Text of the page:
Old School's Comment
member avatar
Great Answer!
I can study and pass my CDL tests by myself with no help from a school so I was wondering how to do the next part. I need practice driving a truck and then I need a truck for the test. How can I accomplish this the cheapest way. Any advice or guidance here would be very much appreciated. My goal is to regain my CDL with a tanker endorsement and haul water or sand for the oil fields. I had my CDL about 16 years ago and drove a small tanker truck built for pumping septic tanks. Back then I had family that let me use their truck now I'm kinda out of luck in that aspect.

Erick, so much has changed as far as the requirements for being able to land a CDL job from sixteen years ago, that I think you need to rethink your approach. Also, I'm not sure if you haven't noticed it or not, but most of those nice oil field jobs are gone right now. We've had countless folks in here lately trying to figure out how to parlay their oil field driving experience into an OTR job. Any of the major carriers are limited by their insurance providers to only be able to hire folks who have a training certificate from a truck driving school. Doesn't really matter if you drove big rigs sixteen years ago, or even one year ago for that matter.

Of course just about anyone can pass the tests and get their CDL on their own if they have access to a truck, but it just isn't a very prudent way to do it anymore. Let me tell you a true story of my friend in Nacogdoches, TX. He came to me for some advice on how to get into the industry. I laid it all out for him, and made it real clear that you need to get that training certificate. As far as importance it is more important for landing a job than the CDL itself. You can choose from many Truck Driving Schools and pay your own way, or you can choose from the many Company-Sponsored Training programs and let them foot the bill by agreeing to work for them for a short time so they can at least recoup the expense of putting you through their program at no cost and then providing you a job. My hard headed friend knew someone much smarter than me who would let him use their truck for the test so he did it all on his own. Well, that was over a year ago, and he is still working that factory job that he told me he loathed. The reason why? No one will hire him because he has no training certificate. That certificate has to be on file for them to be able to get insurance on you as their driver. If they can't get their insurance company to cover you, then they are not going to be able to hire you.

CDL:

Commercial Driver's License (CDL)

A CDL is required to drive any of the following vehicles:

  • Any combination of vehicles with a gross combined weight rating (GCWR) of 26,001 or more pounds, providing the gross vehicle weight rating (GVWR) of the vehicle being towed is in excess of 10,000 pounds.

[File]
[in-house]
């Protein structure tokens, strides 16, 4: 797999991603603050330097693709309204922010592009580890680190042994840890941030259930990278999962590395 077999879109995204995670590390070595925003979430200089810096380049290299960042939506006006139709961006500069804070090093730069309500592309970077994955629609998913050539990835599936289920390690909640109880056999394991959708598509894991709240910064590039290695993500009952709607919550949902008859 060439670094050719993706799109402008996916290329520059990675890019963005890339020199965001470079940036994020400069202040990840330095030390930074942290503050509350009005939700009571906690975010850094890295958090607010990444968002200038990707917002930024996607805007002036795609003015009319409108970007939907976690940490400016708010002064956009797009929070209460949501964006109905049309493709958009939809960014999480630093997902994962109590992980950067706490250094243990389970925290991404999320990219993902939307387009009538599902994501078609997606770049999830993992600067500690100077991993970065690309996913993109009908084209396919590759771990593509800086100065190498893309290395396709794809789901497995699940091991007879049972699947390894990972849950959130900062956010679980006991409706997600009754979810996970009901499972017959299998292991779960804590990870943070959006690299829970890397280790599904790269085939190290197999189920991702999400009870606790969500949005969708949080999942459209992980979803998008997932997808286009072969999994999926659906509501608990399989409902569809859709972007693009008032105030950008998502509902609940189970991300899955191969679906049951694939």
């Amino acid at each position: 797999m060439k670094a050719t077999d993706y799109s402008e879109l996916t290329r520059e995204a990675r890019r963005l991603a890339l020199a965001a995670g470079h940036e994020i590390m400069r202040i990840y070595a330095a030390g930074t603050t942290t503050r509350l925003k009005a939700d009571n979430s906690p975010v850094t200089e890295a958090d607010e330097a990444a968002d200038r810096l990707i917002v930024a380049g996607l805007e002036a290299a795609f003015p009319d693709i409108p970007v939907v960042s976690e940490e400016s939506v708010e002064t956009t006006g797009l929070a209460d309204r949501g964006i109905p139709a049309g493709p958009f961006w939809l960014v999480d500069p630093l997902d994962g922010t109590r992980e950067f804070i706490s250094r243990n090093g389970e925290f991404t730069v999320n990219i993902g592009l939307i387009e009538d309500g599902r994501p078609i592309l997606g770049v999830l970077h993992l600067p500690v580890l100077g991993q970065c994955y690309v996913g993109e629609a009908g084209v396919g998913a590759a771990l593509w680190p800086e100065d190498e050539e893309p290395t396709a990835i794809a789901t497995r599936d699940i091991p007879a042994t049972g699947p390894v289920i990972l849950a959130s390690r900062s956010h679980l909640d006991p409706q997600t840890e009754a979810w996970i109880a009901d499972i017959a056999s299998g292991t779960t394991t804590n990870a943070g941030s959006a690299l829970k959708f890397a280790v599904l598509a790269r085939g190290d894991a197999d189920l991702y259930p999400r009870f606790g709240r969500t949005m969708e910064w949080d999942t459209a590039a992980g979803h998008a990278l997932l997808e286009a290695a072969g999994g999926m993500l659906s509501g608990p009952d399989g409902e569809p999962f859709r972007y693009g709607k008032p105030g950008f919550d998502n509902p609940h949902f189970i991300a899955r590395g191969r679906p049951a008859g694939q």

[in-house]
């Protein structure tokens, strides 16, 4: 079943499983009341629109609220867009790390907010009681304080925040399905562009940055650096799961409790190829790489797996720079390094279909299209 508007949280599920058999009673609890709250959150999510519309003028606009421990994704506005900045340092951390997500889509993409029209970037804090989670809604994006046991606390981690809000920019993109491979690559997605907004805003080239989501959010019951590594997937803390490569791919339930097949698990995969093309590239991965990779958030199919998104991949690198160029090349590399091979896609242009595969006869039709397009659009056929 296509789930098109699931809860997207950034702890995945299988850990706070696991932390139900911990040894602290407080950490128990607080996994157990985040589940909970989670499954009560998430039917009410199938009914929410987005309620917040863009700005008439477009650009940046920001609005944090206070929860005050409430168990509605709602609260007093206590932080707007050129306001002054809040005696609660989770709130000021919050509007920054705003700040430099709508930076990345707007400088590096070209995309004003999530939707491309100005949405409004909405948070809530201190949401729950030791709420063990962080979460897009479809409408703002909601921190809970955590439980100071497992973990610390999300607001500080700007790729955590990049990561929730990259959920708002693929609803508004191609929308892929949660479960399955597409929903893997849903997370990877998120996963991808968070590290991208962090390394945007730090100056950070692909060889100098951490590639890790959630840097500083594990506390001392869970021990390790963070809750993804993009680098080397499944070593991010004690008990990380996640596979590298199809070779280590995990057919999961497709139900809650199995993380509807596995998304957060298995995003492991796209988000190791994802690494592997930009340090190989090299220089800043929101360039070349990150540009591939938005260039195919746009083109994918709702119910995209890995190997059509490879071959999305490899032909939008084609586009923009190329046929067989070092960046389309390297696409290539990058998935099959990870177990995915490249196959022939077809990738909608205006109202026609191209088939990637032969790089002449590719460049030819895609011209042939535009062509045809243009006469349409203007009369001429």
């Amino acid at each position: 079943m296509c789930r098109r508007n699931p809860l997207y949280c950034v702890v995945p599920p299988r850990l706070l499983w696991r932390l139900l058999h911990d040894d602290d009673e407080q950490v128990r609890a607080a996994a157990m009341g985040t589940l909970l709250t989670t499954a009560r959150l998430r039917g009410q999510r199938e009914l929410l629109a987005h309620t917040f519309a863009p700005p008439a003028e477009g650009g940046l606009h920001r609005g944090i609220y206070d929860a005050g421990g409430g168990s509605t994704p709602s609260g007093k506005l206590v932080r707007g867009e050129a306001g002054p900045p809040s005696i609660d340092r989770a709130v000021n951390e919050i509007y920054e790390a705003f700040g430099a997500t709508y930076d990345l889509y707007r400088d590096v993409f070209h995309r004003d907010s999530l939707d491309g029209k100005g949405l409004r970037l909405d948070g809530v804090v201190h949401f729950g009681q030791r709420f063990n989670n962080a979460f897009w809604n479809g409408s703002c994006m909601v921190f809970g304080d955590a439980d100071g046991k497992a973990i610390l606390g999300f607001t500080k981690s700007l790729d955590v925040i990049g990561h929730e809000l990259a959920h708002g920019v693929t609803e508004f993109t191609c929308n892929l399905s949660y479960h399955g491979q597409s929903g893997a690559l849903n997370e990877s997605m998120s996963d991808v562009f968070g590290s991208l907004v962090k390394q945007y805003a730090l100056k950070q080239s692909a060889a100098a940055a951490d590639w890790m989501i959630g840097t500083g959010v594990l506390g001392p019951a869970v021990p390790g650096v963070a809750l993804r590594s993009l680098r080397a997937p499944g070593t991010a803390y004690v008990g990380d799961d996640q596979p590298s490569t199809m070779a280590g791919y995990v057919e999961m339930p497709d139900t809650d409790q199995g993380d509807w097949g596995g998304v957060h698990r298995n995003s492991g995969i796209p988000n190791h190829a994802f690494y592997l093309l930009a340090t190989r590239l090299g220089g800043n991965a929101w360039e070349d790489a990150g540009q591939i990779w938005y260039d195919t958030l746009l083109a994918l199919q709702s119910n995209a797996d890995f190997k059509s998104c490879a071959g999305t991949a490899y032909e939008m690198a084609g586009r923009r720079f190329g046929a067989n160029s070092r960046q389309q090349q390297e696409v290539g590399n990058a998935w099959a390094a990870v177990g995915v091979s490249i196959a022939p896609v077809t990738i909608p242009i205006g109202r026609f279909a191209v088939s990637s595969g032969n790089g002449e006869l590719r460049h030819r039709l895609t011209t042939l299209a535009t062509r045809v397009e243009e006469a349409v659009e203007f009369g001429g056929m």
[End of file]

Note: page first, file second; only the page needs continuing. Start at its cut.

• Any single vehicle with a GVWR of 26,001 or more pounds, or any such vehicle towing another not in excess of 10,000 pounds.
  • Any vehicle, regardless of size, designed to transport 16 or more persons, including the driver.
  • Any vehicle required by federal regulations to be placarded while transporting hazardous materials.

OTR:

Over The Road

OTR driving normally means you'll be hauling freight to various customers throughout your company's hauling region. It often entails being gone from home for two to three weeks at a time.

Company-sponsored Training:

A Company-Sponsored Training Program is a school that is owned and operated by a trucking company.

The schooling often requires little or no money up front. Instead of paying up-front tuition you will sign an agreement to work for the company for a specified amount of time after graduation, usually around a year, at a slightly lower rate of pay in order to pay for the training.

If you choose to quit working for the company before your year is up, they will normally require you to pay back a prorated amount of money for the schooling. The amount you pay back will be comparable to what you would have paid if you went to an independently owned school.

Company-sponsored training can be an excellent way to get your career underway if you can't afford the tuition up front for private schooling.

HOS:

Hours Of Service

HOS refers to the logbook hours of service regulations.

OOS:

When a violation by either a driver or company is confirmed, an out-of-service order removes either the driver or the vehicle from the roadway until the violation is corrected.

Erick F.'s Comment
member avatar

Thanks guys. I looked into prime a while back and they did hire in central FL at the time but now I live in south west FL. Ill give them a call to see if they hire in this area or not. I don't believe I'm cut out for OTR trucking. I do however need my CDL A license to get a job either operating cranes or local driving like I would be doing for the oil companies. I know times are tough in the oil fields right now but it will come back eventually.

CDL:

Commercial Driver's License (CDL)

A CDL is required to drive any of the following vehicles:

  • Any combination of vehicles with a gross combined weight rating (GCWR) of 26,001 or more pounds, providing the gross vehicle weight rating (GVWR) of the vehicle being towed is in excess of 10,000 pounds.